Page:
Do you have a grumpy dog? You can have some hidden talents.

In a recent study in Hungary, researchers found that dogs with personality traits that they grouped under the classification “grumpy” were more easily learned from a stranger than quieter dogs.

While this is a close-range skill, grumpy dog ​​owners will appreciate any good news about their pets.

Let’s look at some of the traits that the researchers grouped under the Grumpy category: he barks easily, growls or snaps when disturbed, does not show up when called, watches the food to keep other dogs or people away , is active and restless. This is the dog that shelters say needs a very special owner. This is the dog that very special owners always have to explain something to their friends about. This is Fluffy’s chair, they say. This is Fluffy’s mat. Actually, this is all Fluffy’s house. Better let’s go to a cafe.

Peter Pongracz, whose specialty at Eotvos Lorand University in Budapest is the interaction between dogs and humans, published the latest results in Animals magazine under the title “Grumpy dogs are good at learning”.

(A quick warning to those considering getting a dog, the study says nothing about which breeds are the grumpiest. The scientists looked at differences in individual dogs, all pets.)

Pongracz conducted the experiments because he had found in previous projects that dominant and submissive dogs showed differences in learning style in households with more than one dog.

The dog’s role remained the same in both studies. Pongracz and his colleagues have brought a favorite treat or toy into sight behind a V-shaped wire fence. The dogs instinctively tried to approach the delicacy, which unfortunately didn’t work. You had to first move further away from the prize to bypass the fence and get there. To the canine mind, this idea is very strange. The price and its wonderful smell is up here, why should I go away?

“It’s a pretty difficult job for a dog to do when he’s alone,” Pongracz said.

Dogs learn socially, which means they can see what someone else (dog or person) is doing and then learn to do the same. In the previous study, dogs in a dominant position in a multi-dog household did poorly at watching other dogs, while the more submissive animals did very well, perhaps because they are used to watching other dogs migrate. But when one person taught them the solution, all animals showed the same thing.

Pongracz decided to analyze the relationship between dogs and owners in the final experiment. The owners filled out a questionnaire. And the dogs themselves did some tests too. After statistically analyzing the results of both the owner survey and dog tests, the researchers concluded that a number of dog characteristics, ranging from high activity to clicking or grunting, belong to the same category.

Pongracz said it was difficult to identify this group “because these dogs are not exactly aggressive but have a sullen demeanor.”

“Grumpy” is the term that best describes them.

For this experiment, the dogs had to remove the object from the V-shaped fence. Grumpy and friendly dogs performed equally well when faced with solving the solution on their own or when their owners taught them how to get pleasure.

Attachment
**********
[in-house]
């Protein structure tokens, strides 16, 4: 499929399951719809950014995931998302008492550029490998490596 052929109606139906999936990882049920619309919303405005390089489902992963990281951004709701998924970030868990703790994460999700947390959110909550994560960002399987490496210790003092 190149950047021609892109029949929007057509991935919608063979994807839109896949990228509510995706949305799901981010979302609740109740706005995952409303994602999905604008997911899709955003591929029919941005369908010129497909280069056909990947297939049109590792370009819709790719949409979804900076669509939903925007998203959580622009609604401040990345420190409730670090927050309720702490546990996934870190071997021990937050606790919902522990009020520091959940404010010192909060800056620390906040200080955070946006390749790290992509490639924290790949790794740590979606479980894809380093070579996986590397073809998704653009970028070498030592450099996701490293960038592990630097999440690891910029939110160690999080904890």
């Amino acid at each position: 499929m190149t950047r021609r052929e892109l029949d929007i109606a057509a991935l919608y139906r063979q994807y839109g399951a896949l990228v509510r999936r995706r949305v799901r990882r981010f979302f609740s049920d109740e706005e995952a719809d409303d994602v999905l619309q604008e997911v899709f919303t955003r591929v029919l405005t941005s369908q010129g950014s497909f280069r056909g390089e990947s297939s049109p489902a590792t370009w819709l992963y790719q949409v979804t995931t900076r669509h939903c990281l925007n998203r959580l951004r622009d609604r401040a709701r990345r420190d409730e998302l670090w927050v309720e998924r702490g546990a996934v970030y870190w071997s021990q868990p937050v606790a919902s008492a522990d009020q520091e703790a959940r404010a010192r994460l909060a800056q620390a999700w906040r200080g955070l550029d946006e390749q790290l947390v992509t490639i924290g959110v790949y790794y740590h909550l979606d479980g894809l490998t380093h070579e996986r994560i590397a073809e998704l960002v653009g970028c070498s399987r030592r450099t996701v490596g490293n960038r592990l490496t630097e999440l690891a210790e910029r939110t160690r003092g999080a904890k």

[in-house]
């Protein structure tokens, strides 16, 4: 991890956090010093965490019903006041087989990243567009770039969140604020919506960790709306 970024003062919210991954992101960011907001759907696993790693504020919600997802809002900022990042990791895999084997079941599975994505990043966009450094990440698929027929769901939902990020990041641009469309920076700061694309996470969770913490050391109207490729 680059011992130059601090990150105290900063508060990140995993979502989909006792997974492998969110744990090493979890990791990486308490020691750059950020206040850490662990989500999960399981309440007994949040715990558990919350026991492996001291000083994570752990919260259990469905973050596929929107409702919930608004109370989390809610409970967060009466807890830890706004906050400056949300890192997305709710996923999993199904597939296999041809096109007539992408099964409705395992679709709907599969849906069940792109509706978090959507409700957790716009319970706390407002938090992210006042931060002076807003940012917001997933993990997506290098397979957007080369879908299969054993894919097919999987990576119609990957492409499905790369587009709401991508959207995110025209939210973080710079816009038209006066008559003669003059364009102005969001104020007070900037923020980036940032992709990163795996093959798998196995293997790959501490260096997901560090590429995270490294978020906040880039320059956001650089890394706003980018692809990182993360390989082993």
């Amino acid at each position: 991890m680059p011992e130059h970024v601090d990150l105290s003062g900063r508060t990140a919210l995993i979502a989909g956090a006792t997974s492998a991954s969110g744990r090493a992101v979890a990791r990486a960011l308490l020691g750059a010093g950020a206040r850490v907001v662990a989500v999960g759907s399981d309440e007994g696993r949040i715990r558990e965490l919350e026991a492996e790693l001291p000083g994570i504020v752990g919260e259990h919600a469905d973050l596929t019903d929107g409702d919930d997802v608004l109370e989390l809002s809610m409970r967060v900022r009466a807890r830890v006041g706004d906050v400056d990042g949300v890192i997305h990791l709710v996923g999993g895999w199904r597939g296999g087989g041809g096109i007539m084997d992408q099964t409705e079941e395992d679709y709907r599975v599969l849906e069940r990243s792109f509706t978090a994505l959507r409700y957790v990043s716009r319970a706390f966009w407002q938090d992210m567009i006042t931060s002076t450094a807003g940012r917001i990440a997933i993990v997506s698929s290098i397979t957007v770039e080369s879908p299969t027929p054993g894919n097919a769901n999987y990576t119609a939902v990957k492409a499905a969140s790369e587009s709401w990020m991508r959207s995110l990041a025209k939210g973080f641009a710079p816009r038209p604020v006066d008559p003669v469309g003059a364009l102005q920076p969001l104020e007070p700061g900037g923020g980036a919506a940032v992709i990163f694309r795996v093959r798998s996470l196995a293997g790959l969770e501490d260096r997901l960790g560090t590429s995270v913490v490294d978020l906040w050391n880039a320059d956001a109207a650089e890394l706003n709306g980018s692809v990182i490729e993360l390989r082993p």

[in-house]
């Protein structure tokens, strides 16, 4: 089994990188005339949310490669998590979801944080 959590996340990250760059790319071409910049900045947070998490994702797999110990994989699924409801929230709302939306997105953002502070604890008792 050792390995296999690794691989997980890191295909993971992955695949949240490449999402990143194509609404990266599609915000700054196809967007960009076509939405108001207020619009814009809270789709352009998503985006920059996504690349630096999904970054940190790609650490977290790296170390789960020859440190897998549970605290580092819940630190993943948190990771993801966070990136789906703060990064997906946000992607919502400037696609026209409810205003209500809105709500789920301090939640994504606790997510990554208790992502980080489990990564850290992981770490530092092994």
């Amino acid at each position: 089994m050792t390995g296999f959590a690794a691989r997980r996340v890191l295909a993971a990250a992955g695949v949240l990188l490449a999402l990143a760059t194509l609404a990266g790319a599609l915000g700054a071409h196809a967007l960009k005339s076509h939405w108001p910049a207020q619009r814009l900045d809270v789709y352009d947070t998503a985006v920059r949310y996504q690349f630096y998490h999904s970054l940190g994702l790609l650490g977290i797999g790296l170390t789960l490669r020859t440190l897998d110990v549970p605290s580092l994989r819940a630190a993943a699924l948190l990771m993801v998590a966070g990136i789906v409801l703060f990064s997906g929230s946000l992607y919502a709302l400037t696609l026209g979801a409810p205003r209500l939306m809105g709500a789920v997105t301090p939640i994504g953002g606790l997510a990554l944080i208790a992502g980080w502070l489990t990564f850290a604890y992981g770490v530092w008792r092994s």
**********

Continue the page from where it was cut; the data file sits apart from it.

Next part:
But the grumpy dogs did noticeably better when a stranger showed them how to get to the object.

“They were more observant,” said Pongracz. Why they behave this way has yet to be determined.

Monique Udell, director of the Human-Animal Interaction Laboratory at Oregon State University, who was not involved in the research, said the study, as more and more research has shown, showed that “dog individuality and life experience do performance affect and all kinds of tasks ”.

But he said the traits grouped under the “grumpy” category appeared to go in two directions.

In addition to being a researcher, Udell, who is also a dog trainer, said trainers have long known that dogs that appear to be overly energetic or even hyperactive, as pets sometimes excel at tasks like herding, obedience, or dog work.

“The reluctance to come back when called” suits this type of dog, as is less inhibition, he said. The other traits listed in the grumpy category of the study that relate to aggression, such as: B. looking at food does not match his experience.

So he wondered if all of the behavioral tendencies grouped under this label could be based on something more than just grumbling.

Cynthia M. Otto, director of the Penn Vet Working Dog Center at the University of Pennsylvania College of Veterinary Medicine, was not involved in the study, but said the latest article lacked details on the life history of dogs and the nature of the training they went through. There are “so many variables that go into our relationships,” he said.

Of course, the variability of the dog’s personality and suitability for different tasks cannot be denied, he noted.

At the Working Dog Center, they “allow dogs to choose their careers based on their personality, interactions and relationships,” he said. He emphasized that races are not always a reliable indicator of personality due to individual differences.

Pongracz has four dogs of the same breed, the Mudi, which are Hungarian Shepherds, and each one has a unique personality.

“But they all bark a lot,” he commented. “They are loud”.

James Gorman is a science writer and host and writer on the ScienceTake video series. He joined the Times in 1993 and is the author of several books, including How to Build a Dinosaur, written with paleontologist Jack Horner.